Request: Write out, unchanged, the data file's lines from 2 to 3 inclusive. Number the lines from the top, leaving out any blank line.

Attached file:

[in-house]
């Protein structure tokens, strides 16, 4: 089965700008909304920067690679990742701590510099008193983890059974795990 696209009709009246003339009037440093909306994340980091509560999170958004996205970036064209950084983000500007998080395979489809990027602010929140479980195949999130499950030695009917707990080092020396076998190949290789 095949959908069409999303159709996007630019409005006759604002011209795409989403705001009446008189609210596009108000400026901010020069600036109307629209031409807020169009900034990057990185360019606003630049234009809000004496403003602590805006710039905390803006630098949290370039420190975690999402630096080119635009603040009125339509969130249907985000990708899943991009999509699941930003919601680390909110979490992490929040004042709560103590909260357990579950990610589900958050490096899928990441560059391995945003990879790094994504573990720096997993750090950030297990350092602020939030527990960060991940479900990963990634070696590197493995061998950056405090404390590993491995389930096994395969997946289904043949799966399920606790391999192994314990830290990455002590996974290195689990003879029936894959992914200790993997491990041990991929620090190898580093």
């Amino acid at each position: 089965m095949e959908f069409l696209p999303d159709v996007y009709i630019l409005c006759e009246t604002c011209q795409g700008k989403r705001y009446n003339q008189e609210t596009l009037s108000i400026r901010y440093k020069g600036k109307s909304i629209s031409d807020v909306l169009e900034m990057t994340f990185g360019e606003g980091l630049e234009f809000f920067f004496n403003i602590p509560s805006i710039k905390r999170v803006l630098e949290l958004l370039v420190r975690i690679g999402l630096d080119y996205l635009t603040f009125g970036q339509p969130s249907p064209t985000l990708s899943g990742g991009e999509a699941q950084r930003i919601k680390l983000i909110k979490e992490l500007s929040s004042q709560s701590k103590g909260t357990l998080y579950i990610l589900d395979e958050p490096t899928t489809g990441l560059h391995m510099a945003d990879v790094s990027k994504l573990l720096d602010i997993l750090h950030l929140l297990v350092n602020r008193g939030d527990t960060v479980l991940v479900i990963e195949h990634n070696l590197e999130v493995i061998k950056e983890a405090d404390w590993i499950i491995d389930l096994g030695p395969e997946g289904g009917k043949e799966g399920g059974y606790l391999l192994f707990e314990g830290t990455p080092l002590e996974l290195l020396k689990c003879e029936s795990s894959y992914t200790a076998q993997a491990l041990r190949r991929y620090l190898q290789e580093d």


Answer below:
């Protein structure tokens, strides 16, 4: 089965700008909304920067690679990742701590510099008193983890059974795990 696209009709009246003339009037440093909306994340980091509560999170958004996205970036064209950084983000500007998080395979489809990027602010929140479980195949999130499950030695009917707990080092020396076998190949290789 095949959908069409999303159709996007630019409005006759604002011209795409989403705001009446008189609210596009108000400026901010020069600036109307629209031409807020169009900034990057990185360019606003630049234009809000004496403003602590805006710039905390803006630098949290370039420190975690999402630096080119635009603040009125339509969130249907985000990708899943991009999509699941930003919601680390909110979490992490929040004042709560103590909260357990579950990610589900958050490096899928990441560059391995945003990879790094994504573990720096997993750090950030297990350092602020939030527990960060991940479900990963990634070696590197493995061998950056405090404390590993491995389930096994395969997946289904043949799966399920606790391999192994314990830290990455002590996974290195689990003879029936894959992914200790993997491990041990991929620090190898580093």
């Amino acid at each position: 089965m095949e959908f069409l696209p999303d159709v996007y009709i630019l409005c006759e009246t604002c011209q795409g700008k989403r705001y009446n003339q008189e609210t596009l009037s108000i400026r901010y440093k020069g600036k109307s909304i629209s031409d807020v909306l169009e900034m990057t994340f990185g360019e606003g980091l630049e234009f809000f920067f004496n403003i602590p509560s805006i710039k905390r999170v803006l630098e949290l958004l370039v420190r975690i690679g999402l630096d080119y996205l635009t603040f009125g970036q339509p969130s249907p064209t985000l990708s899943g990742g991009e999509a699941q950084r930003i919601k680390l983000i909110k979490e992490l500007s929040s004042q709560s701590k103590g909260t357990l998080y579950i990610l589900d395979e958050p490096t899928t489809g990441l560059h391995m510099a945003d990879v790094s990027k994504l573990l720096d602010i997993l750090h950030l929140l297990v350092n602020r008193g939030d527990t960060v479980l991940v479900i990963e195949h990634n070696l590197e999130v493995i061998k950056e983890a405090d404390w590993i499950i491995d389930l096994g030695p395969e997946g289904g009917k043949e799966g399920g059974y606790l391999l192994f707990e314990g830290t990455p080092l002590e996974l290195l020396k689990c003879e029936s795990s894959y992914t200790a076998q993997a491990l041990r190949r991929y620090l190898q290789e580093d």